Replacing your helmet sooner rather than later is always better if you’re unsure of when you bought it or unaware of any damages it might have. When in doubt, we recommend being prudent and replacing your helmet to ensure your safety.

Should You Replace Your Helmet After a Crash?

Helmet and motorcycle on road, the concept of road accidents

If you are in an accident and you strike your head, it is recommended that you replace your helmet. Your helmet likely absorbed at least some of the impact from the crash, which can damage the helmet and make it less effective. To be safe, it is recommended that you replace your helmet after an accident.

Is It Illegal To Sell a Used Motorcycle Helmet?

For you to sell a helmet second-hand, it must be in good condition, work perfectly, and not have expired. If the materials inside of the helmet are visibly worn, it is illegal for you to sell it. You should not, under any circumstances, sell a damaged helmet and market it as road-ready. Just as you should not wear a helmet that is damaged or worn, neither should anyone else.

Does Dropping a Helmet Ruin It?

While the helmet might look tough and well-built, you should still handle it as a fragile piece of equipment. This implies that you shouldn’t drop your helmet onto hard surfaces because of the possible damages that can occur. Depending on the height from which your helmet falls, you might want to consider replacing it. If it falls only one or two feet—like from the seat of your bike to the ground below—you’re probably safe to keep using it, as long as there are no visible cracks.

If your helmet falls from a greater height or while you’re riding, you should consider replacing it. Even if there’s still no visible damage in these cases, there might be hairline fractures that aren’t visible that can lower the effectiveness of your helmet’s protection.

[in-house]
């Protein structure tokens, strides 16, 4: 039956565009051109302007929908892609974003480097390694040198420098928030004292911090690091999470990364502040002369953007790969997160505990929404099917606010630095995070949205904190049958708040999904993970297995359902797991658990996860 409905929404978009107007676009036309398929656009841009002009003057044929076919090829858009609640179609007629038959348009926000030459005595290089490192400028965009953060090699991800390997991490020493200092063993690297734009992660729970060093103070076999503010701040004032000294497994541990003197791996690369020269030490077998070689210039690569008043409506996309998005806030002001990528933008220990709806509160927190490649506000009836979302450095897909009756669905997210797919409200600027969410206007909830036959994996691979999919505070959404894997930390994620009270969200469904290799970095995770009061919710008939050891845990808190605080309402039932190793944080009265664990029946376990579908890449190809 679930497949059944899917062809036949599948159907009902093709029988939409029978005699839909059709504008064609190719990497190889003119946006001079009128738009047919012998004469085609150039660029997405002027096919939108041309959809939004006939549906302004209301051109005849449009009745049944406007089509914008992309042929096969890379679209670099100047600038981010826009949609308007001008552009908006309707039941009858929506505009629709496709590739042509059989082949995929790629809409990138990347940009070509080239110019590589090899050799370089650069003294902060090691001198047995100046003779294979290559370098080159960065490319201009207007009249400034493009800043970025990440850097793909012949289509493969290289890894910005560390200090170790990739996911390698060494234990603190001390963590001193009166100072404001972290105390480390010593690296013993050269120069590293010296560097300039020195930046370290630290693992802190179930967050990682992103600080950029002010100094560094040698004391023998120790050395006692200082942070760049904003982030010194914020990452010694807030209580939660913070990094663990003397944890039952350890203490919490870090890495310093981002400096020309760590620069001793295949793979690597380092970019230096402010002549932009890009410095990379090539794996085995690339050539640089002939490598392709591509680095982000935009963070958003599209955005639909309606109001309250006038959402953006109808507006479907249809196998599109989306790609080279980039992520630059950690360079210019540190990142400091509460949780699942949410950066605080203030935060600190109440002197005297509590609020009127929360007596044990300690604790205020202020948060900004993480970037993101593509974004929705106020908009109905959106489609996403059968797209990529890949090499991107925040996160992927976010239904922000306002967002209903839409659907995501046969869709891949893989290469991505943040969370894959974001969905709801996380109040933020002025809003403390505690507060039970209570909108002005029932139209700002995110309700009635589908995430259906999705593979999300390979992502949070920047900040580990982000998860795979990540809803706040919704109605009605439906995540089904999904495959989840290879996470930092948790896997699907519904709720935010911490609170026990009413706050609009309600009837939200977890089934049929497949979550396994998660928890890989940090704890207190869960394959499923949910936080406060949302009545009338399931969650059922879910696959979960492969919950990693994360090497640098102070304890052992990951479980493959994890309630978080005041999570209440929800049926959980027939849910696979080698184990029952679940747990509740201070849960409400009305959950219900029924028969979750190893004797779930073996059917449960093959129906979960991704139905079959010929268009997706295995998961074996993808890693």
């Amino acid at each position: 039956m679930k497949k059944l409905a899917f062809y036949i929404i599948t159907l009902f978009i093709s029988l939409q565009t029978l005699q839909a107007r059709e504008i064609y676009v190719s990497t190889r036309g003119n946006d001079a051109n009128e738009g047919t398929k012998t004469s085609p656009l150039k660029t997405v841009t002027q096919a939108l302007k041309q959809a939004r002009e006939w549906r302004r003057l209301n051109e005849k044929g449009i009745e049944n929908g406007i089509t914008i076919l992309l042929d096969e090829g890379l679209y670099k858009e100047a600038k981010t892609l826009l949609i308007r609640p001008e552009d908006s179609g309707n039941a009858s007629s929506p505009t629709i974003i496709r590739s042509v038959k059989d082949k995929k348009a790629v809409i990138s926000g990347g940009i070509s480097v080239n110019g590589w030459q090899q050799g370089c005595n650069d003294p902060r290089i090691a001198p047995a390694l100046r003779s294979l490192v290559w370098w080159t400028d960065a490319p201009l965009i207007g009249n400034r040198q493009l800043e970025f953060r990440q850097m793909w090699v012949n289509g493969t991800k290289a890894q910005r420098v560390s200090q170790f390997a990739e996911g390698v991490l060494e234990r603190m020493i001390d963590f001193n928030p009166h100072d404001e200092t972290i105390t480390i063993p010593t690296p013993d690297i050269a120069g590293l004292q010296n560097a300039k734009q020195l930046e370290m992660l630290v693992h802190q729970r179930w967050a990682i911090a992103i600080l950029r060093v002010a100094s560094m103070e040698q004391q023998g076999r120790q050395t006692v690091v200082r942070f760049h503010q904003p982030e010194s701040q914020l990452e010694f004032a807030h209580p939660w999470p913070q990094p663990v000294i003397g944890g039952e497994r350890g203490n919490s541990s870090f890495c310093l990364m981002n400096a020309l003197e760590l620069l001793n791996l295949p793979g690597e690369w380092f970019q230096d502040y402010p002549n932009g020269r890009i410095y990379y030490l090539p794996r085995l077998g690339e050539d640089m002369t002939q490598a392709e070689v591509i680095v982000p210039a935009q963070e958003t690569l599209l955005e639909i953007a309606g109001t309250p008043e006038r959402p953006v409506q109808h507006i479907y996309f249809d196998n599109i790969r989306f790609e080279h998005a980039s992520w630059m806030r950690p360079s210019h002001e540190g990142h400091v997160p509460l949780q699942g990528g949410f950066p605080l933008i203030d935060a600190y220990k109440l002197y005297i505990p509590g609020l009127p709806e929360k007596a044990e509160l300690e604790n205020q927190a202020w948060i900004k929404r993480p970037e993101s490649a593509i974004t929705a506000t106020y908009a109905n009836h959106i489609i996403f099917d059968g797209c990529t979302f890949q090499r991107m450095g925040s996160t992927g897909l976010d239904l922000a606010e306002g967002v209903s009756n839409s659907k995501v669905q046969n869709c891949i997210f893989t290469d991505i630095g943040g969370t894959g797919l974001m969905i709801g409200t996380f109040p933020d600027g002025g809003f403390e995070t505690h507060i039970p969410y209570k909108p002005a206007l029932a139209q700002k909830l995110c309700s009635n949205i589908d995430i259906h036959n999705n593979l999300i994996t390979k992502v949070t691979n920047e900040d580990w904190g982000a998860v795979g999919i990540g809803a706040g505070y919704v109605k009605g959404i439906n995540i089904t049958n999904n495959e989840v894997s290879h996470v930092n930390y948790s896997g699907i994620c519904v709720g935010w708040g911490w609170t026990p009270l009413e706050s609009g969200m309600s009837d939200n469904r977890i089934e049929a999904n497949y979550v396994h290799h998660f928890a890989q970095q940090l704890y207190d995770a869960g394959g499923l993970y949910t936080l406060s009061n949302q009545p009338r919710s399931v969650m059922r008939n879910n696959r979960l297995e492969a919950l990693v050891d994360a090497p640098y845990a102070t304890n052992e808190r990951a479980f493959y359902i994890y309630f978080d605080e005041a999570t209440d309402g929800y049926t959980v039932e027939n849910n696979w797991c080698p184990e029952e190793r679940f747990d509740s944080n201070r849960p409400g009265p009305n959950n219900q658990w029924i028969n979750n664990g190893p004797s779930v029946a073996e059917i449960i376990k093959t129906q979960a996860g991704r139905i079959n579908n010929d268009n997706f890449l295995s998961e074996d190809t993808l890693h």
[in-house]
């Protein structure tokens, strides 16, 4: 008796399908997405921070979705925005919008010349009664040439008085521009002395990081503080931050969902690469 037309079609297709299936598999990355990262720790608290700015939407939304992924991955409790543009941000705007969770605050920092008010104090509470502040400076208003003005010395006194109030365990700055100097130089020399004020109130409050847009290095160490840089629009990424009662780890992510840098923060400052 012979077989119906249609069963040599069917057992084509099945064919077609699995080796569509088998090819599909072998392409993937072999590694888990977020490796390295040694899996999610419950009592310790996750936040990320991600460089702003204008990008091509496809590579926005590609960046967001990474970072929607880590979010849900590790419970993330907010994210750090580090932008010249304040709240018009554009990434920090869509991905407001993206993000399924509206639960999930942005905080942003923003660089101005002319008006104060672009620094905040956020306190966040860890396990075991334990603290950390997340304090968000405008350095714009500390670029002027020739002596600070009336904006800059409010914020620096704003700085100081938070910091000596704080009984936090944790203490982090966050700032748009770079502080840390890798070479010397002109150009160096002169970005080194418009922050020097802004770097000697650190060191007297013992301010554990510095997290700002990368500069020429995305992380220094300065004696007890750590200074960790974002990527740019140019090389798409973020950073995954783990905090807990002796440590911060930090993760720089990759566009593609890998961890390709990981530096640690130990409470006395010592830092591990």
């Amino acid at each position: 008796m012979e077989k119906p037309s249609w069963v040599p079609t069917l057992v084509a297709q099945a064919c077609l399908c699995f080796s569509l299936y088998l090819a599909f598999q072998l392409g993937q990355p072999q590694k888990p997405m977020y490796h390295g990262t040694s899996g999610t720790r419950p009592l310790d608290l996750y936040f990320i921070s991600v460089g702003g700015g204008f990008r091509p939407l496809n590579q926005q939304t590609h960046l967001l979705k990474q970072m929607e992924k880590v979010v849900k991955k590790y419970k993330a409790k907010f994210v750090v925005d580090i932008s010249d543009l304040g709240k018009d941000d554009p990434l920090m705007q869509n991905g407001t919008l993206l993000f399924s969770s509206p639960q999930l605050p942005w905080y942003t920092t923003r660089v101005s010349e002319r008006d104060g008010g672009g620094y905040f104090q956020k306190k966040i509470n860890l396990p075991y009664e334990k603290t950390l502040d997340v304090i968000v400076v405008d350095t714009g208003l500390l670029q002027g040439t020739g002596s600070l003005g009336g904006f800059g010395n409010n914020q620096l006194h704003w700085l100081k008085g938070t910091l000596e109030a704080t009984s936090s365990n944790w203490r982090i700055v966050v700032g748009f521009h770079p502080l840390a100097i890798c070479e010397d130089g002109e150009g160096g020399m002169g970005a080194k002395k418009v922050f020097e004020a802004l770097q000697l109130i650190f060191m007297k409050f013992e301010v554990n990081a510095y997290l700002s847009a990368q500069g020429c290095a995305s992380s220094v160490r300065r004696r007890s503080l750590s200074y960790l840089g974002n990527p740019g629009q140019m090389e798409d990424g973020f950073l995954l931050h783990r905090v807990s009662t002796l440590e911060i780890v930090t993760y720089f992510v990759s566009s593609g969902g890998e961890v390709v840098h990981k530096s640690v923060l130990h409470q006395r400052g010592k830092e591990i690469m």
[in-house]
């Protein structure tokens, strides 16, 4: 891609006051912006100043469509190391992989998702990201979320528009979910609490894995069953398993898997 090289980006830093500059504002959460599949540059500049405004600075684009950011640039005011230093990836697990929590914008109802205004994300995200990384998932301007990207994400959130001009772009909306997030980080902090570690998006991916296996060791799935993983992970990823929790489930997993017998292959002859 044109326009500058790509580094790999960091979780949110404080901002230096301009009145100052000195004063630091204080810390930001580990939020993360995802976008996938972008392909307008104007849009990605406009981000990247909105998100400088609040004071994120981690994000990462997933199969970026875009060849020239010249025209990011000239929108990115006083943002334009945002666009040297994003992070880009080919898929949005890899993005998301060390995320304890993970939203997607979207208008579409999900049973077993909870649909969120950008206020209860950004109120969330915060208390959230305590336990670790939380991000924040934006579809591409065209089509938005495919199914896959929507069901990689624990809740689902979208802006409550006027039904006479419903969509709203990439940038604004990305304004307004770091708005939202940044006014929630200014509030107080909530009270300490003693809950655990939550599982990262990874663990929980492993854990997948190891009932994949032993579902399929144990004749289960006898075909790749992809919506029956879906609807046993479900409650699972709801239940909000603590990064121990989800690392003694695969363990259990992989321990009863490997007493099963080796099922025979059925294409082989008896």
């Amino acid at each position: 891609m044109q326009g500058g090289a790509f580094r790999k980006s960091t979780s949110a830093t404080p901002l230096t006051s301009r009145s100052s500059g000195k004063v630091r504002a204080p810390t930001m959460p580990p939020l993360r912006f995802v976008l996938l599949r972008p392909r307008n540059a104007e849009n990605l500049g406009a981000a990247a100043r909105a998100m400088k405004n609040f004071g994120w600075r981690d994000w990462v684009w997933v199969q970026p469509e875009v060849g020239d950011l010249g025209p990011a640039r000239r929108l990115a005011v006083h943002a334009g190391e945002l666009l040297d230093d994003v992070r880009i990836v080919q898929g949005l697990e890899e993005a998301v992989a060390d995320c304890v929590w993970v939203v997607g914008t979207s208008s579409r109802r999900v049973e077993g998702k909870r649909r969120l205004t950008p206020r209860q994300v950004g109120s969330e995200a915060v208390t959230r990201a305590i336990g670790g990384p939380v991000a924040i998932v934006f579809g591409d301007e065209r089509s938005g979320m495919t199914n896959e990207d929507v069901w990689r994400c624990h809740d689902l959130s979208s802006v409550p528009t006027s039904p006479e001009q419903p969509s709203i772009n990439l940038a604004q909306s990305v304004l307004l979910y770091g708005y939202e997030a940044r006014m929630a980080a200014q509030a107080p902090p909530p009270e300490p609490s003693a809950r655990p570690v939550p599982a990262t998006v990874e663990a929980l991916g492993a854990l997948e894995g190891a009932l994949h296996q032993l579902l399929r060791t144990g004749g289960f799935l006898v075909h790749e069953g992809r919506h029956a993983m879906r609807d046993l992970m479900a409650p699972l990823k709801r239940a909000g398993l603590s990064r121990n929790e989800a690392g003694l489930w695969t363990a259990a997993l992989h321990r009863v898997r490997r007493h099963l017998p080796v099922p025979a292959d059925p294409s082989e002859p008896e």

What Should You Do With Old Motorcycle Helmets?

Black helmet on motorcycle seat

One of the best ways to dispose of old helmets is to contact your local emergency services department. They might be interested in using the helmets for training to teach first responders how to remove a helmet from a potentially-injured accident victim.

If your local department doesn’t need used helmets, you can always check with your local recycling center to see if they accept helmets. If they say “no,” don’t be surprised! The different chemicals and materials that are used in manufacturing safe helmets are not easily processed, and many recycling centers don’t have the equipment to process them. If you can drop it off, don’t be surprised if you’re asked to disassemble the helmet before recycling. This usually means that you have to pull out the padding and foam before you drop off the helmet and that you should throw out the excess materials that cannot be recycled.

If you have no other options, you can always throw the helmet out in your regular trash. Make sure to bag it and cut off the chin strap. Cutting off the chin strap prevents other people from taking it out of your trash and attempting to use it.

Most Important of All—Happy Riding!

While all of this information can seem overwhelming and daunting, the most important part is that you have fun riding. The extra security of a well cared for helmet should assure you that you’re as safe as possible while on the road.

For more information on motorcycle helmets, check out these other posts on Vehq.com!

Flip-Up (Modular Helmets vs. Full Face Helmets

10 Types of Motorcycle Helmets